With those things you are pretty much set to go, oh, there is one last thing, you will find with digital cameras, the battery will run out eventually, so if you are planning to take many, try and take a few back up batteries, or if you can some form of mains power.

The method for this ‘genre’ of photography is very simple really, you will want to set up your camera, looking at a subject that you have chosen for the photograph. The camera should be atop a tripod, and preferably have a cable release attached to it, to allow the camera to stay on for a while without your intervention.

Now, lock the shutter down, and your camera, well, most cameras will display a time on the screen like this:

This allows you to see how long your shutter has been open, and therefore how long your exposure has been so far. I find that it is best to leave your aperture wide open, (smallest f/number), and then to experiment with the timings, as the brightness of the stars varies from location to location. This part basically requires a lot of experimentation, and if it is quite bright and you want longer exposure times, then you get a smaller aperture, and try again. I recommend that you start at around 5-10mins, and depending on your results there, you can adjust aperture, (if necessary), and then increase the time to 30-40mins or more!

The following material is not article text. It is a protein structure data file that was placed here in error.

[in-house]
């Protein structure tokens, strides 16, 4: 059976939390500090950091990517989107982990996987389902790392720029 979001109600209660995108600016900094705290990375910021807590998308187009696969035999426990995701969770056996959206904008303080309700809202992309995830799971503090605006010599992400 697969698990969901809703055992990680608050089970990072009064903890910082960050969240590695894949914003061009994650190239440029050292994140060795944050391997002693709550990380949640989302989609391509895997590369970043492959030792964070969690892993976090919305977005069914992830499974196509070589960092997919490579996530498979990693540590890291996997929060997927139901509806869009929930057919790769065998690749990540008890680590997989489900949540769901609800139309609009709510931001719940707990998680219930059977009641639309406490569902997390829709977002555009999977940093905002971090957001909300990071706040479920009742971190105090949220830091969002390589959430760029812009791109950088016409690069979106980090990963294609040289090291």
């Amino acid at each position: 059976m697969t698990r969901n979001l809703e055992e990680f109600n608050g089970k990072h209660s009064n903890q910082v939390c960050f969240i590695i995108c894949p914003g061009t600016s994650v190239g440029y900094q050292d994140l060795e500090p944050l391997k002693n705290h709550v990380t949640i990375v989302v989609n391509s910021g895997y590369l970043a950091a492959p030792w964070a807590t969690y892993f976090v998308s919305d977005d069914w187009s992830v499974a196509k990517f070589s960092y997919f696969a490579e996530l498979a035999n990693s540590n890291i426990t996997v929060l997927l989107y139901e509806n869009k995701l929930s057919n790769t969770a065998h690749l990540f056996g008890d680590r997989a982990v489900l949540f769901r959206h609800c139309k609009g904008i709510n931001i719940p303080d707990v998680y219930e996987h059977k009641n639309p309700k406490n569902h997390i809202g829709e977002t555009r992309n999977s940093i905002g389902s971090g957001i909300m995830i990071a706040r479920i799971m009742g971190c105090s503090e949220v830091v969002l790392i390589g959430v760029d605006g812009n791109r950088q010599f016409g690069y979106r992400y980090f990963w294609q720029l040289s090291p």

For a fairly extreme star trail, you will probably want about a half hour exposure, and something like the above Mt. Fuji photo was probably more along the lines of 10-15 minutes.

I hope that this has been an informative introduction and tutorial into the world of star trail photography. Let me know if you get some good ones!

Charlie –


7 Responses to “Tutorial : Star Trails”

  1. 1 Paul

    Smashing post – please feel free to post this to http://www.photographyvoter.com

  2. 2 the nerd

    I’ve heard that using a pen cap, and an elastic band can hold the shutter open in bulb mode quite well. I have yet to test it though.

  3. 3 Charlie Styr

    Thanks for the comments guys, and ‘the nerd’ I’m sure there are many ways of makeshift shutter releases, that soulds like a good one, I might try it out of interest!

  4. 4 Melissa

    This was exactly what I was looking for.

    I have the 400D and I am heading to Yellowstone National Park this and will be staying on Lake Yellowstone. I am hoping for some clear nights with the stars so I could try the star trails, but I’ve never used the blub function so YOU TOTALLY HELPED ME IN EVERY POSSIBLE WAY. I will have to try the long exposures the next time there is a starry sky. Thanks so much!

  5. 5 Angus

    Many Cameras have built in long exposure times. I’m using a high end consumer camera, and I have times up to half an hour as presets. This makes it much easier when timing your shots, and also means you don’t have to wake up after trying for a 4 hour exposure (it has been done, believe it)

    You guys might also be interested in time lapse photography, where you set your camera to take a picture every 30 second or so. When you play it back as a movie, you get similar trails. Also looks good when you point it at traffic.

  1. 1 www.autumnaurora.com » Blog Archive » Star Trail
  2. 2 Canon Eos Bundle